And while I am thinking about it, it would be equally interesting to hear about the professional views of genetic counselors who are ethnic minorities, are other than strictly heterosexual, have disabilities, or are otherwise under-represented. I encourage you to consider writing a piece for The DNA Exchange about the good, bad, or whatever experiences you have had in working in a profession where you are not quite like everyone else.
6 responses to “On Being A Woman in A Woman’s World”
Thank you for this column. Like you, I mostly have just done my job to the best of my ability without giving too much thought to my gender on a daily basis (in my case, female). It did not occur to me until more recently that the reason I have not had to think about it much is because of the supportive environment working in a predominantly female field can create. As I’ve gotten older and heard stories of other women working in male-predominated fields, both of friends and stories in the media, I’ve become so thankful to have been able to work with so many strong and supportive female mentors and colleagues. I felt this support and understanding after starting a family as well, with other women, particularly other mothers, eager to pitch in for the unexpected work leave parenthood can sometimes demand.
Gender biases don’t disappear in an environment like this. I have seen male colleagues doubted on the basis of gender or conversely, commanding more attention because of it. I have worked with male physicians who were equally supportive and those who were patronizing or inappropriate.
This post brought back a memory from my interviews for grad school. I was point blank asked if I was drawn to the genetic counseling profession as a way to escape men. Fifteen years later, I can confidently say that you cannot escape men by becoming a genetic counselor.
On a separate note, I have definitely benefited from having a family-friendly job with supportive co-workers and male and female bosses. But I sense that women who have never had children (by choice or circumstance) get treated differently in the workplace no matter if their coworkers/supervisors are male or female. There seem to be expectations that they should be more flexible with hours (i.e. being volun-told to participate in evening work events or organize extracurricular work activities). I’m not sure if this happens more often to childless men too.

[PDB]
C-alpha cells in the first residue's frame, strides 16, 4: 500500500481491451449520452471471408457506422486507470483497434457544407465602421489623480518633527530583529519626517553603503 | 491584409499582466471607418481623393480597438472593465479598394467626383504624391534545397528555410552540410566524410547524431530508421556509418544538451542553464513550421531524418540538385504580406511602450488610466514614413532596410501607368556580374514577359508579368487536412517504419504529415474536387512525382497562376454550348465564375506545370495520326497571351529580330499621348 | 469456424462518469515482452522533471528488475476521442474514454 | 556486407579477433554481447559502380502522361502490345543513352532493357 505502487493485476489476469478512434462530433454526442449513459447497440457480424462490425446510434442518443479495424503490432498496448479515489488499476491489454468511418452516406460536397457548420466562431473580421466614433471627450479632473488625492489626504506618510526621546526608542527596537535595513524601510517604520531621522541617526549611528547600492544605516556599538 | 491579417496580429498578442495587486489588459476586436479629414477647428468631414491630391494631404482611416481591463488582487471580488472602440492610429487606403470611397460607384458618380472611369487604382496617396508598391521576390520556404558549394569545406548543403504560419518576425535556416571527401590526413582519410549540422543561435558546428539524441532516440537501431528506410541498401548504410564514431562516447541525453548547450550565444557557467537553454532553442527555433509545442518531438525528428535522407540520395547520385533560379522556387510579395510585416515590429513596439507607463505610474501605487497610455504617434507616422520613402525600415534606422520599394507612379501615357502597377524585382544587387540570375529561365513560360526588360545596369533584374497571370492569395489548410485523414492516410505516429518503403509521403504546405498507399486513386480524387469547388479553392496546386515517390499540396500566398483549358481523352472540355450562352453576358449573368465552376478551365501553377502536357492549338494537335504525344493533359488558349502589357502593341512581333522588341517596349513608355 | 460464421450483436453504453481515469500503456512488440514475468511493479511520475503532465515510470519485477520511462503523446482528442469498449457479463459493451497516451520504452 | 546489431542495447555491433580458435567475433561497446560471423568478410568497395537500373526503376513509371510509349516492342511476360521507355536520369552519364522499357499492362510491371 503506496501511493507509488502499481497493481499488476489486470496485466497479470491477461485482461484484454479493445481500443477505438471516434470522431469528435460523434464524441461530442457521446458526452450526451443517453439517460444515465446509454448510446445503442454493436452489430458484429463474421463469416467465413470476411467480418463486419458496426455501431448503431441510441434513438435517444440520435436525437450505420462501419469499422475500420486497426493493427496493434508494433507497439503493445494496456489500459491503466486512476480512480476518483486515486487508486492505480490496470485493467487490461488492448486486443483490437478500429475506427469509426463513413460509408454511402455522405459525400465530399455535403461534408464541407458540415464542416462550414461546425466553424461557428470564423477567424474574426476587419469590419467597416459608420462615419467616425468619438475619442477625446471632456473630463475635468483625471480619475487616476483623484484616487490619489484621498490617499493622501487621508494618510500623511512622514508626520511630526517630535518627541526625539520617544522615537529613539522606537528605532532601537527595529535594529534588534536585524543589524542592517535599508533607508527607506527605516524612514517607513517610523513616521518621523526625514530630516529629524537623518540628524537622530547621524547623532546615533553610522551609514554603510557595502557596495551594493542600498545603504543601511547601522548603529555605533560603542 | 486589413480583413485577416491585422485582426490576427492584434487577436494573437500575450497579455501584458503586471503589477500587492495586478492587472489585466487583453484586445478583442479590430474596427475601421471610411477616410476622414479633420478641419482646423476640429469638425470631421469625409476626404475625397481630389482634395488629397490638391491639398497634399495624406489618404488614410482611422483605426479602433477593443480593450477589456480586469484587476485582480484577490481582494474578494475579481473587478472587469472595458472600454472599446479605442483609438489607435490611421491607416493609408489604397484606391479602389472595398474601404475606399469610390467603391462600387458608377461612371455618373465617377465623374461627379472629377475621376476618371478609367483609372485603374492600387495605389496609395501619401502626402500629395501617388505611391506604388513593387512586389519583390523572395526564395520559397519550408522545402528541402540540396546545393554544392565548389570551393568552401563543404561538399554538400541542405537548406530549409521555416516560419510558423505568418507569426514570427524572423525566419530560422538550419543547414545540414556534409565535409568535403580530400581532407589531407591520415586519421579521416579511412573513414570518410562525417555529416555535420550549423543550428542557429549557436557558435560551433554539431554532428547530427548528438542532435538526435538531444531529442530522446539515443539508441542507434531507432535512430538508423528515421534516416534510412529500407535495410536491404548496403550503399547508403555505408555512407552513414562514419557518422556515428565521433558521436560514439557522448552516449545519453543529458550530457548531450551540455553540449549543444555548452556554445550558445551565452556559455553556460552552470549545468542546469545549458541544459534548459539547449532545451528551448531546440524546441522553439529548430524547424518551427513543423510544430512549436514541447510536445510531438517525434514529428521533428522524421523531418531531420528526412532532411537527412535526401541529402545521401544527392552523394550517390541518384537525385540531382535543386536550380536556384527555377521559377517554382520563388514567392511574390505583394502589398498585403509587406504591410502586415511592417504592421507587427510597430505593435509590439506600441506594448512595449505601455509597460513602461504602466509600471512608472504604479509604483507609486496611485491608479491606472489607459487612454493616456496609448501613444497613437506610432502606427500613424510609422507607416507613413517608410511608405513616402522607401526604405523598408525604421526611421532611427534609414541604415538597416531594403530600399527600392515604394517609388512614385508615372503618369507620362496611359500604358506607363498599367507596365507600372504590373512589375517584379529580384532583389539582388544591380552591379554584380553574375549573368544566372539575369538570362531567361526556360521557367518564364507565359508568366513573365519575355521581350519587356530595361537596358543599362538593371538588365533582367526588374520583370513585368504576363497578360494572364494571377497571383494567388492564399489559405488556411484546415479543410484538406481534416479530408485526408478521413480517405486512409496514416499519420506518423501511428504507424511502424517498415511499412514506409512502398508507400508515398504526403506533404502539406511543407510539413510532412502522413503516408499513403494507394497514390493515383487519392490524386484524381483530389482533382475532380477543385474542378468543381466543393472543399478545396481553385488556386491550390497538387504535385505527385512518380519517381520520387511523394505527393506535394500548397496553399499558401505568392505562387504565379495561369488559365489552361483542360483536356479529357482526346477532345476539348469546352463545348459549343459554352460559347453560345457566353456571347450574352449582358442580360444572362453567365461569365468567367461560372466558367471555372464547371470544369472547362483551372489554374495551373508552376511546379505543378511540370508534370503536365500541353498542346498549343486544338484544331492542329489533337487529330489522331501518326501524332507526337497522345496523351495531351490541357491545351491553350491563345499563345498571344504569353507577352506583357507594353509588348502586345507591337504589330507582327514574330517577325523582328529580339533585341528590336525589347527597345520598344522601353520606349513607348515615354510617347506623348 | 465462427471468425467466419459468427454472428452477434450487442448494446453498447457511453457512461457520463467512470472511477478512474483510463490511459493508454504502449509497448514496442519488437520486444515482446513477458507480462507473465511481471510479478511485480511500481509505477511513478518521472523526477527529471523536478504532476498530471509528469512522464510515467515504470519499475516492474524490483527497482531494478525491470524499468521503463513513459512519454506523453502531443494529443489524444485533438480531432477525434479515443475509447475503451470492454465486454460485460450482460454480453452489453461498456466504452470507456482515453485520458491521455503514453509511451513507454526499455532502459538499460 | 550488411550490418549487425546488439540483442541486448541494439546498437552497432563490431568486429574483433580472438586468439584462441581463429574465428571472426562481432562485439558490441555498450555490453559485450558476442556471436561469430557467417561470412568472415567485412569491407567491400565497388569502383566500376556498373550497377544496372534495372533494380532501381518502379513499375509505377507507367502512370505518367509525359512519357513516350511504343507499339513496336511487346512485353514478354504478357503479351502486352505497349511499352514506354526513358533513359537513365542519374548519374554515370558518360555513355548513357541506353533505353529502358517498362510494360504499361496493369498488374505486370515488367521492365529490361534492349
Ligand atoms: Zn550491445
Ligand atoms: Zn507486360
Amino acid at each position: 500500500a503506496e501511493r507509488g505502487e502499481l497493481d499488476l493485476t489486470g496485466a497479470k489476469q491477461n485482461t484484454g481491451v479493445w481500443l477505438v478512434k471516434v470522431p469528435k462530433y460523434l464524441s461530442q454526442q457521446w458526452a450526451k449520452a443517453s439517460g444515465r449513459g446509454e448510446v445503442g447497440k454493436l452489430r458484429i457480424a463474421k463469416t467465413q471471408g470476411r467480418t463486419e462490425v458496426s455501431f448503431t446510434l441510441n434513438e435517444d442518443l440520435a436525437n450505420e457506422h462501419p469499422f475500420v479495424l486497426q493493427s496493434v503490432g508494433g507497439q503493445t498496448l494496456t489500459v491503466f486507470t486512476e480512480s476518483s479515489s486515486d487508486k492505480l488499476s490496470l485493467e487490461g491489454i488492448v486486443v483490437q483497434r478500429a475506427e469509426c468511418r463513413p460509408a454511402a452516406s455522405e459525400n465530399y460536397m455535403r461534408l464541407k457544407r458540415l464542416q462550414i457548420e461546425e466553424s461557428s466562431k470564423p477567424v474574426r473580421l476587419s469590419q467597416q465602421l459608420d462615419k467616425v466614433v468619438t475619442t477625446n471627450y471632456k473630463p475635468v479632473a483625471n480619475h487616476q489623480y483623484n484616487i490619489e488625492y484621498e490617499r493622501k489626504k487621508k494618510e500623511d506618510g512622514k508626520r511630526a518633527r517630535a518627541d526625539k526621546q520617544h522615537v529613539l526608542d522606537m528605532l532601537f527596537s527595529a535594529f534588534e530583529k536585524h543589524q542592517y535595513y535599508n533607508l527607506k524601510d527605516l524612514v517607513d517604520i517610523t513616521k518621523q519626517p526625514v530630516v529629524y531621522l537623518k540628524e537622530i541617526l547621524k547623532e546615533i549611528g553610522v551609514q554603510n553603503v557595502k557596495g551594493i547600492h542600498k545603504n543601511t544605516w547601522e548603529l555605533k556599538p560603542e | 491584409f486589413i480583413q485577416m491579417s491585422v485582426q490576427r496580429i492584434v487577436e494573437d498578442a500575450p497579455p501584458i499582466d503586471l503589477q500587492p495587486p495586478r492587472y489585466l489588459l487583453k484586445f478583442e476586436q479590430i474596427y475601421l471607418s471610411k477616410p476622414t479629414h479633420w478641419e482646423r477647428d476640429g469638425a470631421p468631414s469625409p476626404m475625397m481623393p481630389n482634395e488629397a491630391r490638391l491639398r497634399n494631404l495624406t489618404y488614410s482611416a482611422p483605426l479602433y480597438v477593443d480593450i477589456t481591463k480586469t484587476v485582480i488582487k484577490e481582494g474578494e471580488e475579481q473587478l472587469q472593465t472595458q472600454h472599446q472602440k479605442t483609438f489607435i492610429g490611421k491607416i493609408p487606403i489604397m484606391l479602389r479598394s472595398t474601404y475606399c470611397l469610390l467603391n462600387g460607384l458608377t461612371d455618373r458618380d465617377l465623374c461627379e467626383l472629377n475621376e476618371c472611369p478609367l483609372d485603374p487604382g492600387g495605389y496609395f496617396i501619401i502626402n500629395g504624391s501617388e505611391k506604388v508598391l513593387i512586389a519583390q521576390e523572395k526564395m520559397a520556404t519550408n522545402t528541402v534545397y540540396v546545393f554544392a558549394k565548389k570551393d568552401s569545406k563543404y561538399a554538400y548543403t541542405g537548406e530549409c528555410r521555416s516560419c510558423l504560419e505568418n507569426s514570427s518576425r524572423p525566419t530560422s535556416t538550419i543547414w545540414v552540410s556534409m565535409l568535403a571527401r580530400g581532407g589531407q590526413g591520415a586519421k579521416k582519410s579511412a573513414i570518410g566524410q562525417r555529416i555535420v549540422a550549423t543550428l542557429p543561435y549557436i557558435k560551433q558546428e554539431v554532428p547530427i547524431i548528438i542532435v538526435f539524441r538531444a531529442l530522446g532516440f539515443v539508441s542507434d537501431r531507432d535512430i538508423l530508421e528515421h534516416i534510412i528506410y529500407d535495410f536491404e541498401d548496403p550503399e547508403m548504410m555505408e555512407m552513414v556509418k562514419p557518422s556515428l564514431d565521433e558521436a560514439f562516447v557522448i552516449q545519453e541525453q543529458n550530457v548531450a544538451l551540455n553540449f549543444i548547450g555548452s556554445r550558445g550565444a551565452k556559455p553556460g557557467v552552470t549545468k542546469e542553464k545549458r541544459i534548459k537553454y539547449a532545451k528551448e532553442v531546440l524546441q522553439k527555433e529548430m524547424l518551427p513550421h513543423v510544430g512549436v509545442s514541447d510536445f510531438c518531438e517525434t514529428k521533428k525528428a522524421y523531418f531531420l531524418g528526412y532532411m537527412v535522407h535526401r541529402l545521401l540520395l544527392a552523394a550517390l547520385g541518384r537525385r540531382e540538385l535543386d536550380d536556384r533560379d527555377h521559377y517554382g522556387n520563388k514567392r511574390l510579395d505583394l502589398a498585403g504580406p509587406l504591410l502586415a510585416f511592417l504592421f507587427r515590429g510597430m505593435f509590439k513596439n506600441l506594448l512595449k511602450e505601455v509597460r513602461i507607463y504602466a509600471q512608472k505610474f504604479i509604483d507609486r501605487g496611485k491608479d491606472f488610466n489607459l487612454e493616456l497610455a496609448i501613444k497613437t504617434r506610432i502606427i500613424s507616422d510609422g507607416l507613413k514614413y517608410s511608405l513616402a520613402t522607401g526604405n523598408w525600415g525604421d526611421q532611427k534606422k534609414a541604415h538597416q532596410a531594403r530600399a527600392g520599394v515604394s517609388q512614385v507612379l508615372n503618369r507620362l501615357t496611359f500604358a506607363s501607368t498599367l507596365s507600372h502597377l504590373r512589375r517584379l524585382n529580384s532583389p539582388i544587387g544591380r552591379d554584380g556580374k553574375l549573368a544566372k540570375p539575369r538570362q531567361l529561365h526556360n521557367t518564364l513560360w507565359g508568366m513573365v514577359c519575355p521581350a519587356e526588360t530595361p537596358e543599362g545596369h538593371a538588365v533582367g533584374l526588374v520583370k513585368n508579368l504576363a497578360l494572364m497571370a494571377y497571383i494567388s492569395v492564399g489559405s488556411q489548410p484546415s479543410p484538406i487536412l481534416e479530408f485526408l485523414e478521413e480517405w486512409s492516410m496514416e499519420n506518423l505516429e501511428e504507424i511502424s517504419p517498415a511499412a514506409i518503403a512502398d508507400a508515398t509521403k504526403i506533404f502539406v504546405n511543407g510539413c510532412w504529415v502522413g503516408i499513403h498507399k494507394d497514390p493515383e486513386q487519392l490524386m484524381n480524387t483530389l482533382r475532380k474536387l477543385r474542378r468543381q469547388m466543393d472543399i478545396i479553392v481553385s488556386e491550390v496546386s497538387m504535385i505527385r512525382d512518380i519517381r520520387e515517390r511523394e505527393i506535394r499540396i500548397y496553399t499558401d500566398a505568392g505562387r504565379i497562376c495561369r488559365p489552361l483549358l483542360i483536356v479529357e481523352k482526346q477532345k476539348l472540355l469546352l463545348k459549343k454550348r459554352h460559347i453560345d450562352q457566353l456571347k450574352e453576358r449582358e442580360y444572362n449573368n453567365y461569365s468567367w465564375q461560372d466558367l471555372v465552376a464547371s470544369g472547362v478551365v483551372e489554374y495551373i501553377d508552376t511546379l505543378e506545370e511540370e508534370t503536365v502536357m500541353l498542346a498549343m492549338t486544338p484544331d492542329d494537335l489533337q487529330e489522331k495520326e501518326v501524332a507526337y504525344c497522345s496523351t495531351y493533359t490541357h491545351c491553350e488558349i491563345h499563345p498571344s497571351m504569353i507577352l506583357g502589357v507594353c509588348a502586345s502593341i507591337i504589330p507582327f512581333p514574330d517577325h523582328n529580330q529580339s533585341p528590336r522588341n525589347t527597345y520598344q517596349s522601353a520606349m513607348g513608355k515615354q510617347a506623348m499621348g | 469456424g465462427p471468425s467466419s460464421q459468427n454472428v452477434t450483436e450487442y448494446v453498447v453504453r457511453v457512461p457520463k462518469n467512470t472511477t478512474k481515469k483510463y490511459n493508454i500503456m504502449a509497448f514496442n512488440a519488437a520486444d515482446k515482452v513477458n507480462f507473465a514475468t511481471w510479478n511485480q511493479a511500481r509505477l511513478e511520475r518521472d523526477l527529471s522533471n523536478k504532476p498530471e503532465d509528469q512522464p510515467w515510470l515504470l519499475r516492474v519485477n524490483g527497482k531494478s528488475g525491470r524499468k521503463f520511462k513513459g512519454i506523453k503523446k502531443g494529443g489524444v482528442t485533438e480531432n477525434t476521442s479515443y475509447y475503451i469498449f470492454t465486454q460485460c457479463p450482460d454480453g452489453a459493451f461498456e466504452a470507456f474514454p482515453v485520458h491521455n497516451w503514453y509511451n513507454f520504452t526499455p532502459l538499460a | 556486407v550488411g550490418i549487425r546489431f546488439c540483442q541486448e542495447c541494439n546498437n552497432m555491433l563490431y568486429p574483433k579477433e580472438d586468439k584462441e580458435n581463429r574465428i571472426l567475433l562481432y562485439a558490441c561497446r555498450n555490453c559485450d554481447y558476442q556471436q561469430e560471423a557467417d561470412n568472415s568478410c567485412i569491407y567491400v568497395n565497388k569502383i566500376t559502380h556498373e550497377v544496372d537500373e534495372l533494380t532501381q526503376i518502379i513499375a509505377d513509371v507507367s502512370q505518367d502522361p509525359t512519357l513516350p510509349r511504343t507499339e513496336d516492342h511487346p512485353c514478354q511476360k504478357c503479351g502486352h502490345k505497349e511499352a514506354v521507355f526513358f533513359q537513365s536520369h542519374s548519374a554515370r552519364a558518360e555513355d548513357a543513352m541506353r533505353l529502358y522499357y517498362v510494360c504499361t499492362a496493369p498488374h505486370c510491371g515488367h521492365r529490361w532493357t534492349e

The female predominance was a significant secret downside for me before I entered the profession because I feared I’d be entering the new “typist” or “60s secretary” trade, and this was reinforced by other premed peers’ comments subtly degrading it for this reason. I had negative stereotypes of all-female professions also from having walked past nurses’ and admins’ areas at various hospitals and overhearing the sometimes vacuous conversation. I was not one for a certain brand of female empowerment and sisterhood popular in the media that I feared would predominate in the profession – the worshiping Beyonce, getting nails done for self care, a certain level of cattiness – it felt foreign to me.
I write all this to say that, of course, my prejudices were off base. There are different types of people in every profession and I’ve found marvelous mentors and role models. The nearly all-female class I was a part of was one of the most supportive cultural groups I’ve ever been a part of, which was also foreign to me, having come from hyper-competitive high school and college. It’s not certain it was due to the all-female/nearly all-female nature, but that certainly played a large part. Our organization NSGC and profession rest on an ethos of collaboration and service, and I attribute this in large part to the connections and mobilization that predominantly female groups can accomplish. Finally, of course I appreciate the understanding regarding childbearing. I’ve also heard many a horror story from friends in, say, finance whose workplace supervisors are all males with stay at home wives and have no concept of what it takes to be a working parent. Understanding is not policy, but it sure goes a long way in these situations.
Much of healthcare is still unconsciously gender-biased. In the last half of 2018, I began to interview prospective employers. Interesting to see who did and did not have their act together, and yet acted surprised when I let them know they didn’t meet my standards. It may be that they expected that as an older female, I should be grateful for whatever scraps were thrown my way at this age. But, experience….is priceless.
Then there were the “I’m the alpha-male-you-will-answer-to” who questioned why I have held several positions in 20 years. My comeback to them was that if I were a male, making purposeful choices to move the professional ladder would be admired and seen as ambitious, but sadly I realized that “some in society” (yes, I’m talking to you, Bud) are sadly paternalistic when it comes to women (who should stay put and put up with whatever). It was clear that this is another double standard when women move in the job market, and rather than ambitious, are just plan suspicious.
Oh, and many patients have called me Doctor – even after I correct them!